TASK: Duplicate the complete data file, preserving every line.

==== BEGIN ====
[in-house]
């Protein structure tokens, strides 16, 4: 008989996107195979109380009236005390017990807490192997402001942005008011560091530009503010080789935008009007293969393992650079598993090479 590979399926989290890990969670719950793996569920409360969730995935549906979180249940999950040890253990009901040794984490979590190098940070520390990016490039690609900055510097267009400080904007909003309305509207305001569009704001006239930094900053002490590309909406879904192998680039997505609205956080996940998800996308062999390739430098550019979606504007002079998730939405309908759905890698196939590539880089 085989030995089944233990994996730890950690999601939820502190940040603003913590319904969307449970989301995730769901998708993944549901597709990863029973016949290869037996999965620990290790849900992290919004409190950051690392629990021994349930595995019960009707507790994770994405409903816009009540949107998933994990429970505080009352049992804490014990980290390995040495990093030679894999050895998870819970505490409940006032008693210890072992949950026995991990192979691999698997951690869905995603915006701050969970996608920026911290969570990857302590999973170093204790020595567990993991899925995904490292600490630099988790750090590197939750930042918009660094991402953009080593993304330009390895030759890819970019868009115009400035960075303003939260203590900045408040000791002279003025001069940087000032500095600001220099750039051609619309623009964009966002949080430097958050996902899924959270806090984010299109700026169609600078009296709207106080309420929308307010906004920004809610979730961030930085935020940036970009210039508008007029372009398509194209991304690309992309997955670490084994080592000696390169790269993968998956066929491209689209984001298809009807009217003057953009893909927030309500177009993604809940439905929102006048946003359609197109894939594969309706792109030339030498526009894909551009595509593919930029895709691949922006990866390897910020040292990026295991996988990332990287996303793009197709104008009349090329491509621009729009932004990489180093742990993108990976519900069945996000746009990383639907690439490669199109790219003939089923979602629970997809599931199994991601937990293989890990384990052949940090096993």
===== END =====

[in-house]
């Protein structure tokens, strides 16, 4: 008989996107195979109380009236005390017990807490192997402001942005008011560091530009503010080789935008009007293969393992650079598993090479 590979399926989290890990969670719950793996569920409360969730995935549906979180249940999950040890253990009901040794984490979590190098940070520390990016490039690609900055510097267009400080904007909003309305509207305001569009704001006239930094900053002490590309909406879904192998680039997505609205956080996940998800996308062999390739430098550019979606504007002079998730939405309908759905890698196939590539880089 085989030995089944233990994996730890950690999601939820502190940040603003913590319904969307449970989301995730769901998708993944549901597709990863029973016949290869037996999965620990290790849900992290919004409190950051690392629990021994349930595995019960009707507790994770994405409903816009009540949107998933994990429970505080009352049992804490014990980290390995040495990093030679894999050895998870819970505490409940006032008693210890072992949950026995991990192979691999698997951690869905995603915006701050969970996608920026911290969570990857302590999973170093204790020595567990993991899925995904490292600490630099988790750090590197939750930042918009660094991402953009080593993304330009390895030759890819970019868009115009400035960075303003939260203590900045408040000791002279003025001069940087000032500095600001220099750039051609619309623009964009966002949080430097958050996902899924959270806090984010299109700026169609600078009296709207106080309420929308307010906004920004809610979730961030930085935020940036970009210039508008007029372009398509194209991304690309992309997955670490084994080592000696390169790269993968998956066929491209689209984001298809009807009217003057953009893909927030309500177009993604809940439905929102006048946003359609197109894939594969309706792109030339030498526009894909551009595509593919930029895709691949922006990866390897910020040292990026295991996988990332990287996303793009197709104008009349090329491509621009729009932004990489180093742990993108990976519900069945996000746009990383639907690439490669199109790219003939089923979602629970997809599931199994991601937990293989890990384990052949940090096993």